I turn to a thought contained in a letter that Thomas Jefferson wrote to John Adams nearly 200 years ago on January 24, 1814. In that letter, Jefferson wrote, “In the New Testament there is internal evidence that parts of it have proceeded from an extraordinary man; and that other parts are of the fabric of very inferior minds. It is as easy to separate those parts, as to pick out diamonds from dunghills.”
I find value in Jefferson’s term ‘internal evidence.’ As I interpret it, Jefferson maintains that there are those things we read that our very human nature knows, without doubt, are true. As fake news and Deepfake descend upon the world like an ominous dark shadow, I believe the concept of internal evidence can be applied to what we hear and what we see. Human nature cannot deny what is true and cannot fail to discern the biased inaccuracies that it is increasingly exposed to. Our original goodness enables us ‘to pick out diamonds from dunghills.’
For example, when I read Pope Francis’s advice in his first encyclical Evangelii Gaudium, The Joy of the Gospel,
“… our respect for true followers of Islam should lead us to avoid hateful generalizations, for authentic Islam and the proper reading of the Koran are opposed to every form of violence,”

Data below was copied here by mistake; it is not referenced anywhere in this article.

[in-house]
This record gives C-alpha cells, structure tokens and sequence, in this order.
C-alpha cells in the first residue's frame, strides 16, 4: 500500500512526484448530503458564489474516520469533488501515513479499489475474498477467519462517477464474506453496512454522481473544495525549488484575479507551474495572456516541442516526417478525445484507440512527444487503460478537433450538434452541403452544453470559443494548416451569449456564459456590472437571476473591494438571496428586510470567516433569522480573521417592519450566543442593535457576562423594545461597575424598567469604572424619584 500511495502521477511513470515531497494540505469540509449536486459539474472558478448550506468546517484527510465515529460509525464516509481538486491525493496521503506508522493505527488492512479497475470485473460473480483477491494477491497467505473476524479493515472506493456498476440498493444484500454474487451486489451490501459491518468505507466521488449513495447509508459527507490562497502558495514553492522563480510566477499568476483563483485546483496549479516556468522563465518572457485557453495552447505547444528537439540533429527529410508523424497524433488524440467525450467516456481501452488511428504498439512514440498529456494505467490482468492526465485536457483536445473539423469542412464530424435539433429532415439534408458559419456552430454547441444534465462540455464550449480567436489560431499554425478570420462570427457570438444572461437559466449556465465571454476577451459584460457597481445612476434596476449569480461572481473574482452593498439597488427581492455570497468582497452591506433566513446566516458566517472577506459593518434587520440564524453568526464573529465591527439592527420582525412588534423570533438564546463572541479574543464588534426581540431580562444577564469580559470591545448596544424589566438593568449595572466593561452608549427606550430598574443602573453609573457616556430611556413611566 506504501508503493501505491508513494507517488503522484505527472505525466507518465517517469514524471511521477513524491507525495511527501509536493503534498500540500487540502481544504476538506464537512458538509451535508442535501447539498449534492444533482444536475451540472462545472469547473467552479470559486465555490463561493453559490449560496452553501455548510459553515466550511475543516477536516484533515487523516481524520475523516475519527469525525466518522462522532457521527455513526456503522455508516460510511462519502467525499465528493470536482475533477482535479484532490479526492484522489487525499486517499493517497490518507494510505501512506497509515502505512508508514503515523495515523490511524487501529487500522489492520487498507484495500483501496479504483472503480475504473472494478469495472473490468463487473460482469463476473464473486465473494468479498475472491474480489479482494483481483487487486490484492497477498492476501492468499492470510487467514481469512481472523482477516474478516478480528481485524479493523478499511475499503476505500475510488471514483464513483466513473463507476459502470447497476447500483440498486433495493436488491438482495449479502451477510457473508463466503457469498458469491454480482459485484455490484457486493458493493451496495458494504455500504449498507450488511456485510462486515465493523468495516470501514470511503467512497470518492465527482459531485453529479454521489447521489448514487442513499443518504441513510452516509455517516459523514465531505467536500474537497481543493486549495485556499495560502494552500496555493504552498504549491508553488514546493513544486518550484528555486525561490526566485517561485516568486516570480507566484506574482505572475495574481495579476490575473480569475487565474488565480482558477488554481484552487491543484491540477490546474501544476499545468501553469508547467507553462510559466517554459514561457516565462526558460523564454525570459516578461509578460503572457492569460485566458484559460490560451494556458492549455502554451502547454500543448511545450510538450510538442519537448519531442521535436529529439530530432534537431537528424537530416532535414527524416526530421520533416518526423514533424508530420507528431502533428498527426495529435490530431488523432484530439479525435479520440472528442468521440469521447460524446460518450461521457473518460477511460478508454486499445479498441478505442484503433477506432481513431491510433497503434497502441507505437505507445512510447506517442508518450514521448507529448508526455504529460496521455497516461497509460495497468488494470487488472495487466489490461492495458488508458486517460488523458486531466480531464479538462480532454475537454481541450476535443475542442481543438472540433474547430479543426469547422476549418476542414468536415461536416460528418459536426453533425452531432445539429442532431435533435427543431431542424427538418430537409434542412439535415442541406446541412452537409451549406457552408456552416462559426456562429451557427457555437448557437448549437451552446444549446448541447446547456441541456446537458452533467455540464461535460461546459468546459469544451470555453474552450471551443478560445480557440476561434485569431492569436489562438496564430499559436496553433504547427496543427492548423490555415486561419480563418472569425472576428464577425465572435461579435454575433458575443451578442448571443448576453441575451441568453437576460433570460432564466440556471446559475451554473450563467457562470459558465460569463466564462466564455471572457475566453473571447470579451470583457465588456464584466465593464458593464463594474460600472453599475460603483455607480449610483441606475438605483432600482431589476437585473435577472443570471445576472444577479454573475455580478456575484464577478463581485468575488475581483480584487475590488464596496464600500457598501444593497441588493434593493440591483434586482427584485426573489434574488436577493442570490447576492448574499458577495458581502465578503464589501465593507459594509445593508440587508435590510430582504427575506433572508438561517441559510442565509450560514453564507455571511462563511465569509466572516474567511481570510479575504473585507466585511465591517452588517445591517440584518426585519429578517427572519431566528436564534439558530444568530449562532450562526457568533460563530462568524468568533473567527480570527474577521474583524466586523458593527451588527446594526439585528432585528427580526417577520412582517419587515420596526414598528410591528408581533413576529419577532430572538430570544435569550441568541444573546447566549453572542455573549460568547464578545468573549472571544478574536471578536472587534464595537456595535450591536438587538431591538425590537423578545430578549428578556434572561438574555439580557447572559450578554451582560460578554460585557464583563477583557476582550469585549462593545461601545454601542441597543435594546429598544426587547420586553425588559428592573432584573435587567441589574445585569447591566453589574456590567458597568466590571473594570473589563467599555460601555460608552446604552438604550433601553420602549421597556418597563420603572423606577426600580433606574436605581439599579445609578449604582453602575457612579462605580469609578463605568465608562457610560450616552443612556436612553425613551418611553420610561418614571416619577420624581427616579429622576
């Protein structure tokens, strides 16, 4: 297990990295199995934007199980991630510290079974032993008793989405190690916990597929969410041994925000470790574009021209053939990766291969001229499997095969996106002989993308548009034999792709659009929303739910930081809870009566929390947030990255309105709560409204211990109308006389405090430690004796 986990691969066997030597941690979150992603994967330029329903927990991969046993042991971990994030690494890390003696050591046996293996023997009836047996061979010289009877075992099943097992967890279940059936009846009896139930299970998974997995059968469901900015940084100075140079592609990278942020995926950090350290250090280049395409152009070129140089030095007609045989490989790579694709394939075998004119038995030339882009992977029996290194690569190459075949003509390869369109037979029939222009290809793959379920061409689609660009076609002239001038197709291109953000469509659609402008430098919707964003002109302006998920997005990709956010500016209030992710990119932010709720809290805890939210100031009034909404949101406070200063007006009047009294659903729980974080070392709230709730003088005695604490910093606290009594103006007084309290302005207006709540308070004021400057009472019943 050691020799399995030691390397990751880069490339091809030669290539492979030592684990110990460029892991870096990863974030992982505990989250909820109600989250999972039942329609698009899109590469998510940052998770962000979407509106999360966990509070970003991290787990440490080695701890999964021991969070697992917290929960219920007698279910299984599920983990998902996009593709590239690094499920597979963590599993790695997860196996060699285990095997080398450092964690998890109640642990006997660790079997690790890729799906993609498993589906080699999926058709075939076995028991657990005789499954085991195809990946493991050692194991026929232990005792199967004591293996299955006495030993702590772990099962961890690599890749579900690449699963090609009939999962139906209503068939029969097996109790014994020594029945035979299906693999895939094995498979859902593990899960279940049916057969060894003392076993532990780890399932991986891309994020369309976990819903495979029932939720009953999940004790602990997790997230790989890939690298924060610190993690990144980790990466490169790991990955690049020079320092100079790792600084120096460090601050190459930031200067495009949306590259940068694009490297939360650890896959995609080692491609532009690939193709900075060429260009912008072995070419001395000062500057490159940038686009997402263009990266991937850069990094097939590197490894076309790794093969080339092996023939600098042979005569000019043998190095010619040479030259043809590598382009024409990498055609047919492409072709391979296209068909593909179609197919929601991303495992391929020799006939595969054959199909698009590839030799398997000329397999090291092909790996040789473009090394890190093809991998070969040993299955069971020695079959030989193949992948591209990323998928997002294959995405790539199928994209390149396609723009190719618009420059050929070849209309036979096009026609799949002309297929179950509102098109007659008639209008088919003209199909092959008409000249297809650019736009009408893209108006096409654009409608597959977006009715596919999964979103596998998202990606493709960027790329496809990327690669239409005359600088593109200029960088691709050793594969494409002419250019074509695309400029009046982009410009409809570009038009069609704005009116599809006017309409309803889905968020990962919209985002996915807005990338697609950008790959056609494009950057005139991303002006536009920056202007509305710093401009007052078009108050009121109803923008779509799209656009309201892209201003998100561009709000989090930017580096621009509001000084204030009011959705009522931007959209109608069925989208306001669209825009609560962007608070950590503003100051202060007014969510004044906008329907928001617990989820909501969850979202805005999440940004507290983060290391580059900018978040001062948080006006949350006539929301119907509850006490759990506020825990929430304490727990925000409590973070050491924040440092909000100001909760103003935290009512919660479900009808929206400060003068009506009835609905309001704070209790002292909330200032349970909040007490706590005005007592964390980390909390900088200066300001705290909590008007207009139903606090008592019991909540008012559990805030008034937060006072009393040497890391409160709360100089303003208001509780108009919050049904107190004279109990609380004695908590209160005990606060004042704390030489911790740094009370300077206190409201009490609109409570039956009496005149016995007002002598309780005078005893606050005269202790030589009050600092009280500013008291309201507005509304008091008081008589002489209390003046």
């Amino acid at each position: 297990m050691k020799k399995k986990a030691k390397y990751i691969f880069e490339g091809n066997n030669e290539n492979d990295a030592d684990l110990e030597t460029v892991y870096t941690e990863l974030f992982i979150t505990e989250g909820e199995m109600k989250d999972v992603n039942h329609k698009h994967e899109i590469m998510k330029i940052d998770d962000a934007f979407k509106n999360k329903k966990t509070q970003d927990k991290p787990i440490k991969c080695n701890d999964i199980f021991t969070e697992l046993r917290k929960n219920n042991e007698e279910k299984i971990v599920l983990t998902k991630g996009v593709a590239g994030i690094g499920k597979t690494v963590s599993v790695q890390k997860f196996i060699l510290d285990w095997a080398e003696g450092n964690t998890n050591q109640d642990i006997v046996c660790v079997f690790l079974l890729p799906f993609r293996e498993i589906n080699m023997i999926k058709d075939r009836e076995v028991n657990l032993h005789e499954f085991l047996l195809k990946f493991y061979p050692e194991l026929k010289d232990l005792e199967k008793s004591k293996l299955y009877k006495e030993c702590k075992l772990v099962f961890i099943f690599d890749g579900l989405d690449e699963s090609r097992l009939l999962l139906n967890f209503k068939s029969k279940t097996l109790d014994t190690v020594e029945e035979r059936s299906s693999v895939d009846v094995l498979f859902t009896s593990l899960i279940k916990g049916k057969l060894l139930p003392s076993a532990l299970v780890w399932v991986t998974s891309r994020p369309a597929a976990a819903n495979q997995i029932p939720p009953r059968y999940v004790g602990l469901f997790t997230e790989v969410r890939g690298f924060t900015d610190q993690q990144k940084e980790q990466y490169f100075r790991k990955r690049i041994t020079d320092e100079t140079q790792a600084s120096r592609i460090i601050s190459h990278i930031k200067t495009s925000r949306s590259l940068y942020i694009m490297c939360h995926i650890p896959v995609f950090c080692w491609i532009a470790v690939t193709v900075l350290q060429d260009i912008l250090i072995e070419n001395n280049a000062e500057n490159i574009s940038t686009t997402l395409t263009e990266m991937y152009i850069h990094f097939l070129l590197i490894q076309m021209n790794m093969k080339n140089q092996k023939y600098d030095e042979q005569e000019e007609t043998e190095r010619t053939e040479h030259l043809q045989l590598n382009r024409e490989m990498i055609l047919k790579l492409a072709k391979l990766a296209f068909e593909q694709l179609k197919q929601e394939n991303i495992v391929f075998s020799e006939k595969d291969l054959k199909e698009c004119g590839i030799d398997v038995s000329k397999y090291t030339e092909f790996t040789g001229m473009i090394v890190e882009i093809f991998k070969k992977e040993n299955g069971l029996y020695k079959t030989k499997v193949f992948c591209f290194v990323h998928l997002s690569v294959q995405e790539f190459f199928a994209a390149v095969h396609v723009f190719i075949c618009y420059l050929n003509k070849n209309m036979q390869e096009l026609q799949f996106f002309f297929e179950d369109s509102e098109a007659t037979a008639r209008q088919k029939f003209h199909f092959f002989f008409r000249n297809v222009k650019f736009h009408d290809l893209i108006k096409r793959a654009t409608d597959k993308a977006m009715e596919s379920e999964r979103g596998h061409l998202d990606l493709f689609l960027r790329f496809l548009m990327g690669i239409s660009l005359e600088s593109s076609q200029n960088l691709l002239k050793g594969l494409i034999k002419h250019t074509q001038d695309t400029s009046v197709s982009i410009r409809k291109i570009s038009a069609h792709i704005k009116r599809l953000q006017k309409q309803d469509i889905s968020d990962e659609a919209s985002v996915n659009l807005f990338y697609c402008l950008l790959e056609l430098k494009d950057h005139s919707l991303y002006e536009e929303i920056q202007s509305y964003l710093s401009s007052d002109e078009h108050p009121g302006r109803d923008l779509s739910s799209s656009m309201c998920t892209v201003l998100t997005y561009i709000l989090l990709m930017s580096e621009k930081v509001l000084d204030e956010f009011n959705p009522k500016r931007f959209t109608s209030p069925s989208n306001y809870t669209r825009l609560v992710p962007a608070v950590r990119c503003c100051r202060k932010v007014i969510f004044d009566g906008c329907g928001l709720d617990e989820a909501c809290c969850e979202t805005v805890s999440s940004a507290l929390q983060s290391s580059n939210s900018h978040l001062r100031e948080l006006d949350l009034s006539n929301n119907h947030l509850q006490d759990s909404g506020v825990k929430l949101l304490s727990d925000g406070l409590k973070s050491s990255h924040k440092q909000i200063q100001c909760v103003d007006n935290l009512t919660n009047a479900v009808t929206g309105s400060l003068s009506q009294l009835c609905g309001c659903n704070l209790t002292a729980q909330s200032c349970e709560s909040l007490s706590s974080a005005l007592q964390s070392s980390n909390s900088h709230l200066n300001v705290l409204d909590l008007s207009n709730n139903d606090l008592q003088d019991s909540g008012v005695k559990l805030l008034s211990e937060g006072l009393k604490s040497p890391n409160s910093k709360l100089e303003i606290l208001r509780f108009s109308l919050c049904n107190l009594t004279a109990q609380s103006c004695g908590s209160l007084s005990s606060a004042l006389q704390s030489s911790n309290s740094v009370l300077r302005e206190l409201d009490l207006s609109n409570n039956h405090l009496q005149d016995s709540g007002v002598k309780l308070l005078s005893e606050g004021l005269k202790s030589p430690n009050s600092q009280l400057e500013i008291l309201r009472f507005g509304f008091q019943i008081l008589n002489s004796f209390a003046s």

I believe it. I know it as true. Internal evidence, the core of human nature tells me Jorge Bergoglio is correct. On the other hand, when I read, hear or watch someone write or say Muslims are bad or evil based on the actions of terrorists, I dismiss the thought as rhetoric intended for no good purpose. The same internal evidence assures me I am correct.
The Duty to Pay Attention
We must pay closer attention to what internal evidence confirms for us rather than to what a million uninformed facebookers and tweeters try to tell us, fueled by biased journalism that Walter Cronkite would dismiss with the hint of an unbelieving smile. We have a responsibility to ourselves and to each other to distinguish the diamonds from the dunghills.
“Deepfakes and the New Disinformation War, The Coming Age of Post-Truth Geopolitics”
by Robert Chesney and Danielle Citron
January/February 2019 issue of Foreign Affairs Magazine